The challenge of the twentieth-century motherhood is as old as motherhood itself. Although the average American mother has advantages that pioneer women never knew—material advantages: education, culture, advances made by science and medicine; although the modern mother knows a great deal more about sterilization, diets, health, calories, germs, drugs, medicines and vitamins, than her mother did, there is one subject about which she does not know as much—and that is God.
The modern challenge to motherhood is the eternal challenge—that of being a godly woman. The very phrase sounds strange in our ears. We never hear it now. We hear about every other kind of women—beautiful women, smart women, sophisticated women, career woman, talented women, divorced women, but so seldom do we hear of a godly woman—or of a godly man either, for that matter.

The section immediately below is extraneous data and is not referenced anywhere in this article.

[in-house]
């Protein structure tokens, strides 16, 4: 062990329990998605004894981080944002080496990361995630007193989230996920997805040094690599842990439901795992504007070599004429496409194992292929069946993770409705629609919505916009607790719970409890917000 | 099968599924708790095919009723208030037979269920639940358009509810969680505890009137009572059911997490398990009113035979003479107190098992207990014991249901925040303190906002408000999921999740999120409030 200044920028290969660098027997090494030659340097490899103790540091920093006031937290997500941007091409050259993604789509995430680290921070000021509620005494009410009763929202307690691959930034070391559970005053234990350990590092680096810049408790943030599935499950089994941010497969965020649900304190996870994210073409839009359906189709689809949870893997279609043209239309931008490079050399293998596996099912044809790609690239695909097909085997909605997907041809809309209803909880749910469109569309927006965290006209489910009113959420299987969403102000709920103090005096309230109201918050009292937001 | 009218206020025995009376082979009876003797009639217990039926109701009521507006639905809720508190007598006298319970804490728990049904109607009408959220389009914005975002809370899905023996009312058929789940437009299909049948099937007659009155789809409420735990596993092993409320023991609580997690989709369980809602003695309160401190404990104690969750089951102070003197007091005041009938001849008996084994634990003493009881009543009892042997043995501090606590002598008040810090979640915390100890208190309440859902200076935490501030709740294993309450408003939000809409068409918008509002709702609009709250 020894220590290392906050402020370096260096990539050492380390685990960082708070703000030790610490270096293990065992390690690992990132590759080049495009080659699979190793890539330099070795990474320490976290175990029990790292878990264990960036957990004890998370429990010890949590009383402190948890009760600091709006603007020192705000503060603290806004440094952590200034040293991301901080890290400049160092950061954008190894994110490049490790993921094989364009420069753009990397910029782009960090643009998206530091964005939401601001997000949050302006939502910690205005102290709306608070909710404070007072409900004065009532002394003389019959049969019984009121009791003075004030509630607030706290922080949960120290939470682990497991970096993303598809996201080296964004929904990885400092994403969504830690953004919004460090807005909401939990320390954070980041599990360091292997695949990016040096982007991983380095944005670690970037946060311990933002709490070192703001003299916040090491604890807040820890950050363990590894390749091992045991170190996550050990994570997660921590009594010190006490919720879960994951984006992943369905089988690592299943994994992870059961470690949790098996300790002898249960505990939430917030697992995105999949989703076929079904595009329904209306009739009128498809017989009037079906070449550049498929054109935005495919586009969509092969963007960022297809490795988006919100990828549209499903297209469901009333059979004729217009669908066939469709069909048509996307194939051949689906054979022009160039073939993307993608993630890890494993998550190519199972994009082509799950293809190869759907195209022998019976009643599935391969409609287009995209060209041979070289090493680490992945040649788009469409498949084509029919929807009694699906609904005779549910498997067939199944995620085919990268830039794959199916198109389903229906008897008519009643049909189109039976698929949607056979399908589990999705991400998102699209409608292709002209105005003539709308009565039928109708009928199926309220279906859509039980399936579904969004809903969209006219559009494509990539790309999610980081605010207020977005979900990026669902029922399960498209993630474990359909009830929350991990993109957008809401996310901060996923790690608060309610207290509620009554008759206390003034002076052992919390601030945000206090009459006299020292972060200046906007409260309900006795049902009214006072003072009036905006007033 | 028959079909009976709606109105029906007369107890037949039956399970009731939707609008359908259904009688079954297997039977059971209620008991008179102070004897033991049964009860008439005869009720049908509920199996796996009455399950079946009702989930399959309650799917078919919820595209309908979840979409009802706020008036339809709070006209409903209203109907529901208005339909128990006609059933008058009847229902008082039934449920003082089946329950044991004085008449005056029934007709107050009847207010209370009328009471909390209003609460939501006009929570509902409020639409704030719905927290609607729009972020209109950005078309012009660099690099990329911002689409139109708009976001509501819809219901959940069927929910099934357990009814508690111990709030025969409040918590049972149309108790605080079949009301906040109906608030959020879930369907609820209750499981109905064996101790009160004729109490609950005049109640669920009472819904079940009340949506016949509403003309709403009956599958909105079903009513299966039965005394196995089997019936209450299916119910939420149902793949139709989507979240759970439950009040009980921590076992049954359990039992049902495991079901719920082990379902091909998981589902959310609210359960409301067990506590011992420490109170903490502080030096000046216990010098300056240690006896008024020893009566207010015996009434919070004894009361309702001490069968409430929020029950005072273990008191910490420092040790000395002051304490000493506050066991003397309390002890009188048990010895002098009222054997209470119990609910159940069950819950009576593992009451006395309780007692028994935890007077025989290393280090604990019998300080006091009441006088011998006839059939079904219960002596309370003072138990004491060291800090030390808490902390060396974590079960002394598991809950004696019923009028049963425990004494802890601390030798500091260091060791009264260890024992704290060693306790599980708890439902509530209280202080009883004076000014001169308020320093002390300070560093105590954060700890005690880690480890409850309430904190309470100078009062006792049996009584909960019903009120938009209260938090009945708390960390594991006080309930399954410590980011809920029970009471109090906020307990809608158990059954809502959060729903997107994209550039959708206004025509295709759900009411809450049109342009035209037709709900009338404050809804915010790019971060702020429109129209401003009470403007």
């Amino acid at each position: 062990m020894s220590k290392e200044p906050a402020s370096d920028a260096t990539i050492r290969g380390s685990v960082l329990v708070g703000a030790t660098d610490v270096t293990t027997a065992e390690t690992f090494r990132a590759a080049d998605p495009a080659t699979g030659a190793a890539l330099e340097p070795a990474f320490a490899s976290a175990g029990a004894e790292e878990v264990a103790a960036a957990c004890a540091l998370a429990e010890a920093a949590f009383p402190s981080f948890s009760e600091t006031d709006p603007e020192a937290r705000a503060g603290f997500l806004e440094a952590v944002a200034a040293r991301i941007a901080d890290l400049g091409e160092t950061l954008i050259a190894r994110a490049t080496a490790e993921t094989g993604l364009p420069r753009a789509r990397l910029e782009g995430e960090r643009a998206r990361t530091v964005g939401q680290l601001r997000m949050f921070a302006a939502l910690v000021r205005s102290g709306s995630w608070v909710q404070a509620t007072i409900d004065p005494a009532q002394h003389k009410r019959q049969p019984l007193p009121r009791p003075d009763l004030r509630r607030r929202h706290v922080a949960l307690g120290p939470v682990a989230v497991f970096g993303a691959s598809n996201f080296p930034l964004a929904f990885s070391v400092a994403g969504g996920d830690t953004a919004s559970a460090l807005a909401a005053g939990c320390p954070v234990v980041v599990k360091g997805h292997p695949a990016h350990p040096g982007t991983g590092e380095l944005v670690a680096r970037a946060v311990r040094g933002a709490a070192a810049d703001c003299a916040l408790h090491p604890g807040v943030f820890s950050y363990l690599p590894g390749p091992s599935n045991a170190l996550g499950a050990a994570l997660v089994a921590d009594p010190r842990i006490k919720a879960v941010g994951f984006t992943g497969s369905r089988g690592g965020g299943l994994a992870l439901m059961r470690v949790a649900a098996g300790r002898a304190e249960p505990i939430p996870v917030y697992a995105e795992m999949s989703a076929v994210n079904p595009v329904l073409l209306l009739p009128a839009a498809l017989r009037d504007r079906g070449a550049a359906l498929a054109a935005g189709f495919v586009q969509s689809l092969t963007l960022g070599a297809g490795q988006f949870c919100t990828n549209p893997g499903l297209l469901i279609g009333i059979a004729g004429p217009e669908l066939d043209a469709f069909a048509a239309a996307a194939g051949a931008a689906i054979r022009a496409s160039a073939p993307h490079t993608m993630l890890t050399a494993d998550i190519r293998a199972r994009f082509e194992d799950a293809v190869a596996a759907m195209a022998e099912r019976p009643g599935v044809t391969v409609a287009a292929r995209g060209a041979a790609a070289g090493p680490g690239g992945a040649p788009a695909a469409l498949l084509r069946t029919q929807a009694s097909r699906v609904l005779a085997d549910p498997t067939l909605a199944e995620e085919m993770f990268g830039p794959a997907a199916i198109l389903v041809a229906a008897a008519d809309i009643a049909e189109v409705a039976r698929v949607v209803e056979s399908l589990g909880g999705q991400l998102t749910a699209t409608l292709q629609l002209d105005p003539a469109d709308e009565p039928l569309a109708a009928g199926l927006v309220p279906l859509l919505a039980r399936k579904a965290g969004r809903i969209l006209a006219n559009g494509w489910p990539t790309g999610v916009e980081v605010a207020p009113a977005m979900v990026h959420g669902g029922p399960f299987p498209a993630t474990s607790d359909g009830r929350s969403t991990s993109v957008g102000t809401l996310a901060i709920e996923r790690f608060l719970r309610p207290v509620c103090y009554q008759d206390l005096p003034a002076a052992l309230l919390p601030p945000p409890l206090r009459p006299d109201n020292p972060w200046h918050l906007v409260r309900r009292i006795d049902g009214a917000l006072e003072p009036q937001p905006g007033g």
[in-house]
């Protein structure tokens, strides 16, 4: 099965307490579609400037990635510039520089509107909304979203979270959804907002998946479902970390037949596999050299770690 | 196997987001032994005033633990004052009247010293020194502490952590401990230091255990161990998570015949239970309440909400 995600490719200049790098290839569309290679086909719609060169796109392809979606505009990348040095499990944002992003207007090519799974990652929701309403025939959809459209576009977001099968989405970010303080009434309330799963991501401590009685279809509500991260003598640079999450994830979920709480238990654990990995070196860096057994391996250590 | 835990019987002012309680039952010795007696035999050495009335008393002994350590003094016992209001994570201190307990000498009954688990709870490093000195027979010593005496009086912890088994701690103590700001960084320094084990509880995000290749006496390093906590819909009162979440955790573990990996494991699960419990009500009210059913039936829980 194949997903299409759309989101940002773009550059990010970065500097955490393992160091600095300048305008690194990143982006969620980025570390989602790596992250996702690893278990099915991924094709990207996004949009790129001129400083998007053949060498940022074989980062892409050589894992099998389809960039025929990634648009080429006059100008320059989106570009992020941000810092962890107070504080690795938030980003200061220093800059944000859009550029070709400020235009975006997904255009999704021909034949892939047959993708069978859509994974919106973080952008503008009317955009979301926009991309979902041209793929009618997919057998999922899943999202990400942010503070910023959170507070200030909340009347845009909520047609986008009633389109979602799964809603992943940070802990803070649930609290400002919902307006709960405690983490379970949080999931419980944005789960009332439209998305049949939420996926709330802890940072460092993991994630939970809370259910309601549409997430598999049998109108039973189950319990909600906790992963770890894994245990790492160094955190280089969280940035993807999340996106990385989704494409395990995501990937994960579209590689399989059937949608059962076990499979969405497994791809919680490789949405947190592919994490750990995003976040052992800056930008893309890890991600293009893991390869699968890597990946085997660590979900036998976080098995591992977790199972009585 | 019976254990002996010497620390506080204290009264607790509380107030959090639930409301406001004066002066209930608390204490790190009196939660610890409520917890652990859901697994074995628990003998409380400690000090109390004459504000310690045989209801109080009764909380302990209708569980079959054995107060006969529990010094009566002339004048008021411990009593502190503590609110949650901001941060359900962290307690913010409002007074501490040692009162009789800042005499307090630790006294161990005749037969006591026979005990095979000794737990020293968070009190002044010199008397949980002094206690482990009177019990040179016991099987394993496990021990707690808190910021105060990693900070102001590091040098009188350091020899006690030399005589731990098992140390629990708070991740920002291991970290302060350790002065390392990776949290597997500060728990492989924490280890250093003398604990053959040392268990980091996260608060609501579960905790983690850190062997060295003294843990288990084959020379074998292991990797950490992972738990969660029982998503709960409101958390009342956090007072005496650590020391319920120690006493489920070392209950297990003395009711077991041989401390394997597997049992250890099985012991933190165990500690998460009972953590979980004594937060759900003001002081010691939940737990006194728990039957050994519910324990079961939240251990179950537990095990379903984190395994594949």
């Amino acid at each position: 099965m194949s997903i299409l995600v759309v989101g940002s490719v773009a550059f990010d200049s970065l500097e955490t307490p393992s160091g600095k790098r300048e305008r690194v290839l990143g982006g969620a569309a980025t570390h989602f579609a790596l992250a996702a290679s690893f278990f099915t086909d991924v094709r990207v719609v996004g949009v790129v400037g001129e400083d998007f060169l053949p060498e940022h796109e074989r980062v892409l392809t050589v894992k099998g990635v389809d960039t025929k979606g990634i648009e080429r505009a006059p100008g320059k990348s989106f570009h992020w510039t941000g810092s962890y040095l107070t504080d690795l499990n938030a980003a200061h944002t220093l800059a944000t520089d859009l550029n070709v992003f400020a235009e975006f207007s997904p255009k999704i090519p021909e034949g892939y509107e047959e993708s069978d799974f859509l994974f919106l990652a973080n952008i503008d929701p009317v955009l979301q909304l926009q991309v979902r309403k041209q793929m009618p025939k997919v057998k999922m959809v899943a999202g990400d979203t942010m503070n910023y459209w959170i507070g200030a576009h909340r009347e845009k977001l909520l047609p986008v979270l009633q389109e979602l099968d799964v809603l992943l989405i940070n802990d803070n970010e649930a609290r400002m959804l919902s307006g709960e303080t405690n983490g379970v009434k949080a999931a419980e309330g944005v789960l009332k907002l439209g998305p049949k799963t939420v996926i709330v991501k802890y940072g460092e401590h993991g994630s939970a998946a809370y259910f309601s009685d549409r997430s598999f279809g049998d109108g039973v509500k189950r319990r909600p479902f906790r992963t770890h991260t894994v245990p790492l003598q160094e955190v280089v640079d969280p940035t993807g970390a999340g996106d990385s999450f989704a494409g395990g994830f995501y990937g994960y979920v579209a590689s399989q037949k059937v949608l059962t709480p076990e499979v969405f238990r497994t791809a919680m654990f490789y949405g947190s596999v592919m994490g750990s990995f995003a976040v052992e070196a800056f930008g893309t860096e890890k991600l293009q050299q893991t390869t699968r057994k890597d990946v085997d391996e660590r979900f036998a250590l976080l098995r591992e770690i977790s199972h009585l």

I believe women come nearer to fulfilling their God-given function in the home than anywhere else. It is a much nobler thing to be a good wife than to be Miss America. It is a greater achievement to establish a Christian home than it is to produce a second-rate novel filled with filth. It is a far, far better thing in the realm of morals to be old-fashioned than to be ultramodern. The world has enough women who know how to hold their cocktails, who have lost all their illusions and their faith. The world has enough women who know how to be smart.
It needs women who are willing to be simple. The world has enough women who know how to be brilliant. It needs some who will be brave. The world has enough women who are popular. It needs more who are pure. We need woman, and men, too, who would rather be morally right that socially correct.